Expect a greater police presence on the Highway Thru Hell.
Abbotsford police will allow film crews with the Discovery Canada TV series to follow officers at crash scenes over the next few months after police and producers connected during last fall’s flooding.
Sgt. Paul Walker said working with Highway Thru Hell is a “natural fit” for the police department, allowing officers to create awareness and educate viewers on road safety.
But while an online post announcing the partnership on the Abbotsford police Facebook page received largely positive feedback, some Fraser Valley residents have reservations.
Dot Demerse said the agreement between a police force and a TV show doesn’t sit well with her.
“Making money off of people’s suffering for a police force and private towing company seems irresponsible to me,” she said Friday. “It’s not like the people experiencing tragedy are benefiting financially.”
Walker said the Abbotsford Police Department is not paid for its involvement in the TV show. The department views it as a platform to share messages about road safety.
Gabriela Pudlas compared it to people who “rubberneck” as they drive past the site of a crash.
“What are we coming to if we get our thrills from watching other people’s tragedies?” she asked.
The current season, the show’s 11th, began airing in September and typically focuses on Jamie Davis, owner of Jamie Davis Motor Truck and Auto, which provides towing services from the eastern Fraser Valley up B.C.’s mountain highways, including the Coquihalla.
The docu-reality TV show features plenty of tense moments as B.C. tow truck drivers attend crashes and use heavy machinery to pull semi trucks out of snowbanks, often in wicked weather.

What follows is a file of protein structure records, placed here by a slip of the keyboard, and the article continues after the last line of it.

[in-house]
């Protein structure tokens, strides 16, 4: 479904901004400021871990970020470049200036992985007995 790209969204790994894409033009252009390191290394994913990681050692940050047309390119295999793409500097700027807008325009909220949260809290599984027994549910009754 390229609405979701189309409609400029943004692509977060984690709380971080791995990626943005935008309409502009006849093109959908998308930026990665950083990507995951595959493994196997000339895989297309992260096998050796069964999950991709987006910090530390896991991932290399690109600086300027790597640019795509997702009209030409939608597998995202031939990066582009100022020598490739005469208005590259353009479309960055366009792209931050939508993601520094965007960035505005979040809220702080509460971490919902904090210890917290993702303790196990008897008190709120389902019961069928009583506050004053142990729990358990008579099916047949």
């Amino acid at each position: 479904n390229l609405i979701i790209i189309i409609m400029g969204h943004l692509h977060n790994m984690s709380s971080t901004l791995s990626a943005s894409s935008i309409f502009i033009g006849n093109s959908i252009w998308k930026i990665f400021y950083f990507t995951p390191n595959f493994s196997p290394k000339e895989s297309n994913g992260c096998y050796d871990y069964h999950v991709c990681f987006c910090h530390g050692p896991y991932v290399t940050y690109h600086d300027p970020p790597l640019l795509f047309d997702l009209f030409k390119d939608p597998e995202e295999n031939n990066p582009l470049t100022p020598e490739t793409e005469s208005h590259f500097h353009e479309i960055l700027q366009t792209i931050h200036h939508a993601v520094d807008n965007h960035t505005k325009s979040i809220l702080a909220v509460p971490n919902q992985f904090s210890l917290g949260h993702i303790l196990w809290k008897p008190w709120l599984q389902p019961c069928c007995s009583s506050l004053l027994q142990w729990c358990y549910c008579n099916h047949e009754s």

Showrunner Nicole Tomlinson said film crews are typically stationed in Abbotsford, Hope and Merritt from October to March. So when an atmospheric river swept off the coast last November, they had “unparalleled access” as the disaster unfolded.
During that time, Abbotsford police were often on the scene. Monday’s episode will focus on the Tiger Dam that was installed across Highway 1 during the flooding in Sumas Prairie.
“It grew from there,” Tomlinson said of the partnership with police. “We saw an opportunity to carry on that relationship.”
Film crews will follow road safety officers to crashes, but also during some education and prevention work.
Tomlinson said Highway Thru Hell is sometimes called a “polished public service announcement,” adding she is a much safer driver after starting work on the show.
Walker said film crews are “very respectful” of individual privacy.
Typically, only vehicles are shown, with licence plates and company names blurred out. While drivers have the opportunity to be in the footage by signing a release form, if they don’t want to participate, “that’s completely fine,” he said.
Abbotsford police also has “final sign-off” on any footage involving officers.
Driver freed after spending two days trapped in truck down 200-foot embankment
B.C. truck driver dies in hospital despite dramatic 10-hour rescue effort
Box truck collides with tow truck driver, breaks both his legs as he loaded van on shoulder of Highway 1
More news, fewer ads: Our in-depth journalism is possible thanks to the support of our subscribers. For just $3.50 per week, you can get unlimited, ad-lite access to The Vancouver Sun, The Province, National Post and 13 other Canadian news sites. Support us by subscribing today: The Vancouver Sun | The Province.